I don’t remember our campsite goal, but a paddle decided it for us. A few miles out of Readstown, I tried to lever the canoe off of a fallen tree. The canoe didn’t move, but the paddle folded over on itself like a stalk of moldy celery. Was there a spare? Of course not, but being young, we managed to pole, paddle, push and wade a few miles to Readstown where we beached near a dock.
It was hot, so we walked to a bar. A friendly native who had been over-served sidled up to us and cadged a beer.
“Where you guys headed?”
“Down the Kickapoo and Wisconsin to the Mississippi.”
“Holy Huck Finn!” He swiveled around unsteadily on his bar stool and belted out to the bar, “Hey! These guys are ka-pooing the Kickanoo!” He was determined to help. Lewis and Clark would not be stopped by one broken paddle.
“I’m pretty sure there’s a paddle in the barn. You can have it!”
That sounded good until we realized he wanted us to go with him to “the barn.” Ed was suspicious. The need for a paddle won out, and we followed our new friend outside the bar to a rusted-out truck with the muffler hanging down on the street. No club cabs back then, so we all crammed onto the bench seat. Our new friend stepped on the clutch, started ‘er up and jiggled the tall shifter knob while putting the old pick-up in gear. We rolled away, leaving a cloud of burnt oil.
The area is sparsely populated. We drove a long ways over hilly gravel roads and ended up in front of an ancient sway-backed barn. Ed looked unhappy. Earlier, I had shared the grotesque Wisconsin legend of Ed Gein with him. There were a few too many similarities. He lingered near the door as I stepped inside. It was getting dark and there was no lighting, but enough twilight leaked through missing boards for me to see something big leaned against the corner. It was under a tattered canvas, covered with pigeon droppings, but its shape was unmistakable.
“There she is! Just like I said!”
I was speechless. It was a single giant oar, longer than our whole canoe. It looked like it came off the Pequod. We were burning daylight, we hadn’t eaten, and I lost it.
“What are we supposed to do with THAT! Pole down the Erie Canal?”
I don’t talk like that anymore and it’s a good thing. Luckily, Ed can be a schmoozer. Pretty soon he had things calmed down to the point that we were allowed back in the pickup for a return ride. It was quiet.
Back in town, we climbed out and said thanks. Our friend slammed his door and said, “It happens this way every time! Try and do a favor and you get your hand bit.” There was nothing for it so we walked back to the dock where thankfully our packs and canoe sat untouched.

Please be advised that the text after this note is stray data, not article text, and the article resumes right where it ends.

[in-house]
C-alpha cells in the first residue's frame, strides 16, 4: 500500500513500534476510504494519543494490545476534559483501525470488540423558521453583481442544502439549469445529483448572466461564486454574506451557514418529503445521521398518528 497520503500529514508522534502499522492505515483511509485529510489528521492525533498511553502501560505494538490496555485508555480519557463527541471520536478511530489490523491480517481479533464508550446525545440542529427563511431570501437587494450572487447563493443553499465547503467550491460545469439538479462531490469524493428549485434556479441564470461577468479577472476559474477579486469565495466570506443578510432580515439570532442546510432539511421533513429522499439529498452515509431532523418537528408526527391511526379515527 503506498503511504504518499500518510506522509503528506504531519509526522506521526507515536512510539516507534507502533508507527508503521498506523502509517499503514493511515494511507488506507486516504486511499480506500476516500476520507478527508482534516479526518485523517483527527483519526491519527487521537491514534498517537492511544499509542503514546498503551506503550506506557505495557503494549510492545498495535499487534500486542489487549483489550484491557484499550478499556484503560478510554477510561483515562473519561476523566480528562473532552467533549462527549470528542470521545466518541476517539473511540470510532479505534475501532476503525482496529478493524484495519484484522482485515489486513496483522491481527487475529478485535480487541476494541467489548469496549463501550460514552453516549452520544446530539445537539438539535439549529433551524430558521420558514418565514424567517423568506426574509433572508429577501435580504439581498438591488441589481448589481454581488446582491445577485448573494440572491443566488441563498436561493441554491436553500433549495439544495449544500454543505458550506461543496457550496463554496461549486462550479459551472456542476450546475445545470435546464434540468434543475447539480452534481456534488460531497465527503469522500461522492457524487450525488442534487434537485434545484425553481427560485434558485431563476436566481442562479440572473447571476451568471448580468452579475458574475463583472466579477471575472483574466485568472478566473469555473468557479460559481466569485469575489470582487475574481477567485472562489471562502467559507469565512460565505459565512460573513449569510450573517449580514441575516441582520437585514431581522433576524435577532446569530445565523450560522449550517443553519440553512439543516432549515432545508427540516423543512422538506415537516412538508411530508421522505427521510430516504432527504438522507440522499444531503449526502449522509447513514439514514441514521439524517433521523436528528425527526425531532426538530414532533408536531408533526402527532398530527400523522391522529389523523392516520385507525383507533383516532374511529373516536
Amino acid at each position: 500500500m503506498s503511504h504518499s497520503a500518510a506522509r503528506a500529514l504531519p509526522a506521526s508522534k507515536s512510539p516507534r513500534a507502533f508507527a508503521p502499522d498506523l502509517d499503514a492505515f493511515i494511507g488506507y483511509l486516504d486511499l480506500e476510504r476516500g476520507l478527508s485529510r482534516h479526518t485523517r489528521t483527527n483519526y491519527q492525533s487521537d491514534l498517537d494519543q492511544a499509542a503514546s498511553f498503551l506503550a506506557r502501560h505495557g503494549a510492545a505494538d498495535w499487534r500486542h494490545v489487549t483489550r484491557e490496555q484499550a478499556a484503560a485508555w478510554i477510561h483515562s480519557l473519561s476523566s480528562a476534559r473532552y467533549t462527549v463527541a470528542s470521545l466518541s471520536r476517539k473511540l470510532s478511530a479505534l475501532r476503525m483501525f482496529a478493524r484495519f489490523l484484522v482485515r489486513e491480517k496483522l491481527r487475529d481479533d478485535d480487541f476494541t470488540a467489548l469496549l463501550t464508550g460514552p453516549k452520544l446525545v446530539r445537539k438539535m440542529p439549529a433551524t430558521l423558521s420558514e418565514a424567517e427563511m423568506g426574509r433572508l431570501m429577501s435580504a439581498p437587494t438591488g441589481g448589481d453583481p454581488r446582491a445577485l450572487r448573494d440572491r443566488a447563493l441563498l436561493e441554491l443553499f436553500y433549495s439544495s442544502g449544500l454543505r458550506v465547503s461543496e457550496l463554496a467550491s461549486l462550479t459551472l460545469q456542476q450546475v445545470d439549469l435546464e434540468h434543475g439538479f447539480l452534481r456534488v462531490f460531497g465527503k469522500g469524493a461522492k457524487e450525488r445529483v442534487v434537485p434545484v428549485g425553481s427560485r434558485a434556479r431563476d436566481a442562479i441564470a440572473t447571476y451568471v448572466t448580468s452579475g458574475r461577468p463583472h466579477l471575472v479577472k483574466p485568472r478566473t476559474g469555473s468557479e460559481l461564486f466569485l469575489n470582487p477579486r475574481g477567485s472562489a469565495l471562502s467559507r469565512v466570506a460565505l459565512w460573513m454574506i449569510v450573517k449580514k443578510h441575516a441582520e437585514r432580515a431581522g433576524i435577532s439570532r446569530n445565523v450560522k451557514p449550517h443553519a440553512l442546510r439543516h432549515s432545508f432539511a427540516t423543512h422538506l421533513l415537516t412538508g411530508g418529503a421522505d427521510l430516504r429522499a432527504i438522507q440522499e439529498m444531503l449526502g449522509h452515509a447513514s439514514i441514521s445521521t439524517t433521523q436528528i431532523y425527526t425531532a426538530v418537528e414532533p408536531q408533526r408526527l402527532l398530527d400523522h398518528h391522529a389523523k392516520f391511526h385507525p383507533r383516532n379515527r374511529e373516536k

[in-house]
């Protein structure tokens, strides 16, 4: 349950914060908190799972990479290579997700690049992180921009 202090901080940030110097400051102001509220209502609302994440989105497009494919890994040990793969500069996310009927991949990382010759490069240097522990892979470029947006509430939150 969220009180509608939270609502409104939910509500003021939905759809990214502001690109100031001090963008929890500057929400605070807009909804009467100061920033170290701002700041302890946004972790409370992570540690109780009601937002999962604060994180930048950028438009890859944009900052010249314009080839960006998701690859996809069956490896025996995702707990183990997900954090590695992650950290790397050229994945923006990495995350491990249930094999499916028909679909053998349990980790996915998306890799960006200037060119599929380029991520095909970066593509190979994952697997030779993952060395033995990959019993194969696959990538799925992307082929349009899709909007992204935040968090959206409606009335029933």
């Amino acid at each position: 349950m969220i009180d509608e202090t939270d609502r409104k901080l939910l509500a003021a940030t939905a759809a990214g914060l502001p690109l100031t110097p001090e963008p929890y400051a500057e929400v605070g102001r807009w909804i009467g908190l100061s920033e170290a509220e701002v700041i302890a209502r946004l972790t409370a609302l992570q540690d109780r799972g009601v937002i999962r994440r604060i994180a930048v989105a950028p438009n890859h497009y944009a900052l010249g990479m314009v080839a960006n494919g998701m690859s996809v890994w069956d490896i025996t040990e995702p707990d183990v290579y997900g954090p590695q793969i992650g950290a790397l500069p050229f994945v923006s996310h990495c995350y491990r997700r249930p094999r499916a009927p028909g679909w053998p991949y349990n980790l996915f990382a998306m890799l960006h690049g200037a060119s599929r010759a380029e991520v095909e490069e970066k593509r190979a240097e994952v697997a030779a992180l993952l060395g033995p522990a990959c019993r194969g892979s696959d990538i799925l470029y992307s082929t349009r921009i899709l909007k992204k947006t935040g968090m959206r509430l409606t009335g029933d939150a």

We hadn’t eaten since noon. Our mouths felt like the Russian army had marched through barefoot. It was late and we couldn’t handle going back to the bar. Too tired to put up our tent in the dark, we rolled our soggy sleeping bags out, and crawled in, hoping to rest. I had just fallen asleep when Ed woke me up.
“Dan! Something’s flying around!”
It was lots of something. Bats. Dozens of them buzzing around feasting on the riverside bug buffet. One bumped into Ed. He tucked into his bag and I followed suit.
We woke up early with headaches and sour stomachs, to the sound of a large engine, rattling chains and a clanking trailer. In the dark we had carelessly thrown our sleeping bags down without thinking about the dock. Why would there be a dock? Because you launch boats next to it. Through the dewy morning fog we saw taillights and the butt end of a fishing boat approaching. The driver was unaware of the two lumpy sleeping bags. We scooted out of the way and the boat rattled past. The fisherman did a double take and swore.
It was time to go. We begged off the lecture from the angry fisherman and walked uptown to find a pay phone. I called John. John is dead now, but if he were here, he would tell you that back in those foolish days I used to get in a jam regularly. My bike would break, or the motorcycle wouldn’t run, or I’d be hurt and he’d get a call to come pick me up in the middle of nowhere. He never failed.
John came and got us.
Ed flew back to Philly, settled down, got married and started a long and successful teaching career. For me, the trip was the gateway drug to years of adventuring on wild rivers and high mountain walls before the arc of my life again coincided with Ed’s, and I too, settled down to a marriage and a career. Half a century later I wonder if the Kickapoo didn’t foreshadow the rest of our lives— arduous and winding, sometimes darkened by logjam moments of fatigue and despair, but overcome by persistence, laughter and a little help from our friends.